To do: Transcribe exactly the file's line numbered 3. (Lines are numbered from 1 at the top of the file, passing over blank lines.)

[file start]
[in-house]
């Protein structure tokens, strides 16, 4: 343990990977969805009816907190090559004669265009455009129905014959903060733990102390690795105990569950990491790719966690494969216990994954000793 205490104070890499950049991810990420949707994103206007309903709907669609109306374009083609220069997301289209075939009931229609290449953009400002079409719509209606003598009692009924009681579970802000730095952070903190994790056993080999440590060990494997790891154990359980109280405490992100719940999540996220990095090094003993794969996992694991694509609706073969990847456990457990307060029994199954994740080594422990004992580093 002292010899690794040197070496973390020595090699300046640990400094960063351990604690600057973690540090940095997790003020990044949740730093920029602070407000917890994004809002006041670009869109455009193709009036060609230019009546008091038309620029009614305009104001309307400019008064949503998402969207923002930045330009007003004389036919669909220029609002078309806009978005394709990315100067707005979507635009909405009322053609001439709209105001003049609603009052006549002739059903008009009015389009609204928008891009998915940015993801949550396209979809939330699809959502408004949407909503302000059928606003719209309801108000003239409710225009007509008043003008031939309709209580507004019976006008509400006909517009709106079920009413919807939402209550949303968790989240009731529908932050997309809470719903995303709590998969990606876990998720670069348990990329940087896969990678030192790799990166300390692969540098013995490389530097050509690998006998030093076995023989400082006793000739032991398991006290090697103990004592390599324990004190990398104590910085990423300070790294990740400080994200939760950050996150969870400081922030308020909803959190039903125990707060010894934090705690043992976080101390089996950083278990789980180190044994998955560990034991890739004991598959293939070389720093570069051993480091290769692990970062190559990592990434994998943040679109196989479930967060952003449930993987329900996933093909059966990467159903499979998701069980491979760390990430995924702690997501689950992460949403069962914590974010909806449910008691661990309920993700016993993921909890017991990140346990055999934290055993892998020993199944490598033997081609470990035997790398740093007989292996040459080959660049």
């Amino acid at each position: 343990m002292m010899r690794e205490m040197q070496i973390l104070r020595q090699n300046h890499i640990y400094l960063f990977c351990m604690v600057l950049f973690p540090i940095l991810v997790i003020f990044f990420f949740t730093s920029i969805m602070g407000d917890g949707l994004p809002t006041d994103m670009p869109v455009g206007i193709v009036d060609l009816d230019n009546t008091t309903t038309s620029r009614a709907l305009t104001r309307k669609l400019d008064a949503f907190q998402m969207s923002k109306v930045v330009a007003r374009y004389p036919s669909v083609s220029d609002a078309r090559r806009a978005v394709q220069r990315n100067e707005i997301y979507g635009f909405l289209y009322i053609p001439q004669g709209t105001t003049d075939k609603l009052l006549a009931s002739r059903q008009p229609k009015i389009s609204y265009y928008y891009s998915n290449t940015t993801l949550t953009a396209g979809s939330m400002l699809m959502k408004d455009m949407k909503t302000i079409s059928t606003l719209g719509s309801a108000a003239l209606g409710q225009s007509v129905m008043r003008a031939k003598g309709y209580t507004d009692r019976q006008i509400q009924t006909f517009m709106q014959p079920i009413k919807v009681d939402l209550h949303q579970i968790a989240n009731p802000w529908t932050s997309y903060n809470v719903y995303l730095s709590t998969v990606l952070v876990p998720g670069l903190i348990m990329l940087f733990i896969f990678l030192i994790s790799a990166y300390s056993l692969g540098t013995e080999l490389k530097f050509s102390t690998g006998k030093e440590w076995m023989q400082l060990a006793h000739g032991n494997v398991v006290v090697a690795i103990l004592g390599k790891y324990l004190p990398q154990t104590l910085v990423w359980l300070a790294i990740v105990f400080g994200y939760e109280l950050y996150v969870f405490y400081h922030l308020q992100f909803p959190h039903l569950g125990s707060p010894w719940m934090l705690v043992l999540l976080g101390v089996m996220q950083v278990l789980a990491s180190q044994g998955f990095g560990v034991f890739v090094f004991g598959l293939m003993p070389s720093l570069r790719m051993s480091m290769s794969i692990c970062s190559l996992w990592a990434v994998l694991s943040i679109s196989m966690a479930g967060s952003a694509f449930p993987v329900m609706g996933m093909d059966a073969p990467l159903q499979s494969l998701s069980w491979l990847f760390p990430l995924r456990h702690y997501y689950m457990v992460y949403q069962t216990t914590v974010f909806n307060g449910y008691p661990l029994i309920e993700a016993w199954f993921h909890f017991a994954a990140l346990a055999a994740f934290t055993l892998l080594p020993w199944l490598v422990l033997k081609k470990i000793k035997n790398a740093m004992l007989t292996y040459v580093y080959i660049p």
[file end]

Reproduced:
């Amino acid at each position: 343990m002292m010899r690794e205490m040197q070496i973390l104070r020595q090699n300046h890499i640990y400094l960063f990977c351990m604690v600057l950049f973690p540090i940095l991810v997790i003020f990044f990420f949740t730093s920029i969805m602070g407000d917890g949707l994004p809002t006041d994103m670009p869109v455009g206007i193709v009036d060609l009816d230019n009546t008091t309903t038309s620029r009614a709907l305009t104001r309307k669609l400019d008064a949503f907190q998402m969207s923002k109306v930045v330009a007003r374009y004389p036919s669909v083609s220029d609002a078309r090559r806009a978005v394709q220069r990315n100067e707005i997301y979507g635009f909405l289209y009322i053609p001439q004669g709209t105001t003049d075939k609603l009052l006549a009931s002739r059903q008009p229609k009015i389009s609204y265009y928008y891009s998915n290449t940015t993801l949550t953009a396209g979809s939330m400002l699809m959502k408004d455009m949407k909503t302000i079409s059928t606003l719209g719509s309801a108000a003239l209606g409710q225009s007509v129905m008043r003008a031939k003598g309709y209580t507004d009692r019976q006008i509400q009924t006909f517009m709106q014959p079920i009413k919807v009681d939402l209550h949303q579970i968790a989240n009731p802000w529908t932050s997309y903060n809470v719903y995303l730095s709590t998969v990606l952070v876990p998720g670069l903190i348990m990329l940087f733990i896969f990678l030192i994790s790799a990166y300390s056993l692969g540098t013995e080999l490389k530097f050509s102390t690998g006998k030093e440590w076995m023989q400082l060990a006793h000739g032991n494997v398991v006290v090697a690795i103990l004592g390599k790891y324990l004190p990398q154990t104590l910085v990423w359980l300070a790294i990740v105990f400080g994200y939760e109280l950050y996150v969870f405490y400081h922030l308020q992100f909803p959190h039903l569950g125990s707060p010894w719940m934090l705690v043992l999540l976080g101390v089996m996220q950083v278990l789980a990491s180190q044994g998955f990095g560990v034991f890739v090094f004991g598959l293939m003993p070389s720093l570069r790719m051993s480091m290769s794969i692990c970062s190559l996992w990592a990434v994998l694991s943040i679109s196989m966690a479930g967060s952003a694509f449930p993987v329900m609706g996933m093909d059966a073969p990467l159903q499979s494969l998701s069980w491979l990847f760390p990430l995924r456990h702690y997501y689950m457990v992460y949403q069962t216990t914590v974010f909806n307060g449910y008691p661990l029994i309920e993700a016993w199954f993921h909890f017991a994954a990140l346990a055999a994740f934290t055993l892998l080594p020993w199944l490598v422990l033997k081609k470990i000793k035997n790398a740093m004992l007989t292996y040459v580093y080959i660049p």